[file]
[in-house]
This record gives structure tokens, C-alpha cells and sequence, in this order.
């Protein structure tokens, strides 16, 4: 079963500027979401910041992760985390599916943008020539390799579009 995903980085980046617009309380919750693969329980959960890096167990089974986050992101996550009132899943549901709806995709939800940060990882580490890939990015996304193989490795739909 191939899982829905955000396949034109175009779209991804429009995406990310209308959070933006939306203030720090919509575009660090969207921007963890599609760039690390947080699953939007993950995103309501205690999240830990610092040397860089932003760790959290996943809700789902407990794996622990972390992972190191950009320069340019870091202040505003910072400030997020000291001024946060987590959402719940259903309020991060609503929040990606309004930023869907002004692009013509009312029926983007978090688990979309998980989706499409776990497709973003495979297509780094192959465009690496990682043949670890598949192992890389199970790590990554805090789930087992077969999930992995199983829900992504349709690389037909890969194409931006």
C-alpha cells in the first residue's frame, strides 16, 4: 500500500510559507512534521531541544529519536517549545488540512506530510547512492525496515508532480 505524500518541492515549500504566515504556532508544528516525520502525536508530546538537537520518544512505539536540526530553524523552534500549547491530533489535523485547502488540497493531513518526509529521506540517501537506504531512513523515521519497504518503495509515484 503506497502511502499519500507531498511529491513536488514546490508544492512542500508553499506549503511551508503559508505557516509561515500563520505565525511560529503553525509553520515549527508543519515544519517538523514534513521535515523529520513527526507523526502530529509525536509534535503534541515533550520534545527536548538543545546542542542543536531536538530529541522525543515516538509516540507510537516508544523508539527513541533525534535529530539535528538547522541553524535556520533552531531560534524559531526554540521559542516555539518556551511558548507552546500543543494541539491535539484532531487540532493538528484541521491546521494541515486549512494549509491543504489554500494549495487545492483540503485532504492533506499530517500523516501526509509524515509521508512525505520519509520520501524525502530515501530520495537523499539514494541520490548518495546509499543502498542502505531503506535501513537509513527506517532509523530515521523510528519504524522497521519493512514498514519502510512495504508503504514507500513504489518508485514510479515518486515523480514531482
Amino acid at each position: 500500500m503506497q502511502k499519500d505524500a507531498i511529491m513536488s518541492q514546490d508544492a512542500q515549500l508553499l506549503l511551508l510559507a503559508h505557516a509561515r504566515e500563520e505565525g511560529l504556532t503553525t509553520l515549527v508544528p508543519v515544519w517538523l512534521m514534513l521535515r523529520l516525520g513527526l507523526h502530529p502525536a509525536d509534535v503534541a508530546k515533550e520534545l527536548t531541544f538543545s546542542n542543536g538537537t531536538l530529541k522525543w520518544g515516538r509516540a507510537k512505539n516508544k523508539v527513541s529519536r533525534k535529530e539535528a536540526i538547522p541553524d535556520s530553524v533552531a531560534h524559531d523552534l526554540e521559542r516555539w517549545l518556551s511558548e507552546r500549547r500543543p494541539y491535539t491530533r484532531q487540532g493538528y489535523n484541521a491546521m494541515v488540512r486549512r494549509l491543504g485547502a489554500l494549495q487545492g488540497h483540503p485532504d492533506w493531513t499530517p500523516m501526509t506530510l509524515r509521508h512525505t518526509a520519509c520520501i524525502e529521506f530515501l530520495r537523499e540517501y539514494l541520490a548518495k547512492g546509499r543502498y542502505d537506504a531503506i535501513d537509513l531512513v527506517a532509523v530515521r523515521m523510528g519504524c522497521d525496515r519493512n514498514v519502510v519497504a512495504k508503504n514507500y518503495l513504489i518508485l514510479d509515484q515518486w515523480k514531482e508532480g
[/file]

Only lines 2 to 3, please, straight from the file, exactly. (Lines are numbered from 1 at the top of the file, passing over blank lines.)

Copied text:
This record gives structure tokens, C-alpha cells and sequence, in this order.
């Protein structure tokens, strides 16, 4: 079963500027979401910041992760985390599916943008020539390799579009 995903980085980046617009309380919750693969329980959960890096167990089974986050992101996550009132899943549901709806995709939800940060990882580490890939990015996304193989490795739909 191939899982829905955000396949034109175009779209991804429009995406990310209308959070933006939306203030720090919509575009660090969207921007963890599609760039690390947080699953939007993950995103309501205690999240830990610092040397860089932003760790959290996943809700789902407990794996622990972390992972190191950009320069340019870091202040505003910072400030997020000291001024946060987590959402719940259903309020991060609503929040990606309004930023869907002004692009013509009312029926983007978090688990979309998980989706499409776990497709973003495979297509780094192959465009690496990682043949670890598949192992890389199970790590990554805090789930087992077969999930992995199983829900992504349709690389037909890969194409931006």